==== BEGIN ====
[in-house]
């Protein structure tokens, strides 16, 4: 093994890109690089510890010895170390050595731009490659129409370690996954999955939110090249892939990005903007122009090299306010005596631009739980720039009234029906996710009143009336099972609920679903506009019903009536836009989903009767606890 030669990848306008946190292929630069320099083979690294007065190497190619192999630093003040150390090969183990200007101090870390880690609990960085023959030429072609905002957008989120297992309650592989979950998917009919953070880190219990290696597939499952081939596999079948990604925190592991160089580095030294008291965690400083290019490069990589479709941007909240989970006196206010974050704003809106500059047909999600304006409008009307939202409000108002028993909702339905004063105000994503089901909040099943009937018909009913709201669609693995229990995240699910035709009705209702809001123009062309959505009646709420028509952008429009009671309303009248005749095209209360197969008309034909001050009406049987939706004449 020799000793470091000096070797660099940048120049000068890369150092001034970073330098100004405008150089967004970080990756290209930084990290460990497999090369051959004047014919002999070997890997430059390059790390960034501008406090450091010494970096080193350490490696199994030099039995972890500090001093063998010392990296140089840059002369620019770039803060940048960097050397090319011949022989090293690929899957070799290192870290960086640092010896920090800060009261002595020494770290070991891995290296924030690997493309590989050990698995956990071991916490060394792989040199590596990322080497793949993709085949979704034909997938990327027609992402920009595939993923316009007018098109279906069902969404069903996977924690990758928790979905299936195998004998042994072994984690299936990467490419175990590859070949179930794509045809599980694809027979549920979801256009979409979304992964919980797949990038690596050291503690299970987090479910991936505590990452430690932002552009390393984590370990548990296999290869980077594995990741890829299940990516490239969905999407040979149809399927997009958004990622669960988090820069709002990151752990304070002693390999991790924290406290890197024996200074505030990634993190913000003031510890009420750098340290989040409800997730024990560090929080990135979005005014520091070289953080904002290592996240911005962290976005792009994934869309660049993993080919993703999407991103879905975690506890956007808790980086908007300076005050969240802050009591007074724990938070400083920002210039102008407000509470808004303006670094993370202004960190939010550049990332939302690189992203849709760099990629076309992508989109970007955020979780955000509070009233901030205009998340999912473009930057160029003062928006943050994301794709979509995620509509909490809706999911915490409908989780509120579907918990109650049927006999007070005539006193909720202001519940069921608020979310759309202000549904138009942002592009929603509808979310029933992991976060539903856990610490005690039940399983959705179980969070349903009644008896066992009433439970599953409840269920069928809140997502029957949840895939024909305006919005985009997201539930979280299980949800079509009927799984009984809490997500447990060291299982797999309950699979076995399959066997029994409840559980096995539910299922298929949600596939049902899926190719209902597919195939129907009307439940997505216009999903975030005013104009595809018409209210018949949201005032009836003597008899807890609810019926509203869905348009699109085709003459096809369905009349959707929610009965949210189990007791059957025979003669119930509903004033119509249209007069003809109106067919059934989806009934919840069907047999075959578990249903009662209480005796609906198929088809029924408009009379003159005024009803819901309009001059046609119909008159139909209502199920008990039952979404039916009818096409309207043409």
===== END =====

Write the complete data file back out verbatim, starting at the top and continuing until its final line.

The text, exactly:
[in-house]
């Protein structure tokens, strides 16, 4: 093994890109690089510890010895170390050595731009490659129409370690996954999955939110090249892939990005903007122009090299306010005596631009739980720039009234029906996710009143009336099972609920679903506009019903009536836009989903009767606890 030669990848306008946190292929630069320099083979690294007065190497190619192999630093003040150390090969183990200007101090870390880690609990960085023959030429072609905002957008989120297992309650592989979950998917009919953070880190219990290696597939499952081939596999079948990604925190592991160089580095030294008291965690400083290019490069990589479709941007909240989970006196206010974050704003809106500059047909999600304006409008009307939202409000108002028993909702339905004063105000994503089901909040099943009937018909009913709201669609693995229990995240699910035709009705209702809001123009062309959505009646709420028509952008429009009671309303009248005749095209209360197969008309034909001050009406049987939706004449 020799000793470091000096070797660099940048120049000068890369150092001034970073330098100004405008150089967004970080990756290209930084990290460990497999090369051959004047014919002999070997890997430059390059790390960034501008406090450091010494970096080193350490490696199994030099039995972890500090001093063998010392990296140089840059002369620019770039803060940048960097050397090319011949022989090293690929899957070799290192870290960086640092010896920090800060009261002595020494770290070991891995290296924030690997493309590989050990698995956990071991916490060394792989040199590596990322080497793949993709085949979704034909997938990327027609992402920009595939993923316009007018098109279906069902969404069903996977924690990758928790979905299936195998004998042994072994984690299936990467490419175990590859070949179930794509045809599980694809027979549920979801256009979409979304992964919980797949990038690596050291503690299970987090479910991936505590990452430690932002552009390393984590370990548990296999290869980077594995990741890829299940990516490239969905999407040979149809399927997009958004990622669960988090820069709002990151752990304070002693390999991790924290406290890197024996200074505030990634993190913000003031510890009420750098340290989040409800997730024990560090929080990135979005005014520091070289953080904002290592996240911005962290976005792009994934869309660049993993080919993703999407991103879905975690506890956007808790980086908007300076005050969240802050009591007074724990938070400083920002210039102008407000509470808004303006670094993370202004960190939010550049990332939302690189992203849709760099990629076309992508989109970007955020979780955000509070009233901030205009998340999912473009930057160029003062928006943050994301794709979509995620509509909490809706999911915490409908989780509120579907918990109650049927006999007070005539006193909720202001519940069921608020979310759309202000549904138009942002592009929603509808979310029933992991976060539903856990610490005690039940399983959705179980969070349903009644008896066992009433439970599953409840269920069928809140997502029957949840895939024909305006919005985009997201539930979280299980949800079509009927799984009984809490997500447990060291299982797999309950699979076995399959066997029994409840559980096995539910299922298929949600596939049902899926190719209902597919195939129907009307439940997505216009999903975030005013104009595809018409209210018949949201005032009836003597008899807890609810019926509203869905348009699109085709003459096809369905009349959707929610009965949210189990007791059957025979003669119930509903004033119509249209007069003809109106067919059934989806009934919840069907047999075959578990249903009662209480005796609906198929088809029924408009009379003159005024009803819901309009001059046609119909008159139909209502199920008990039952979404039916009818096409309207043409």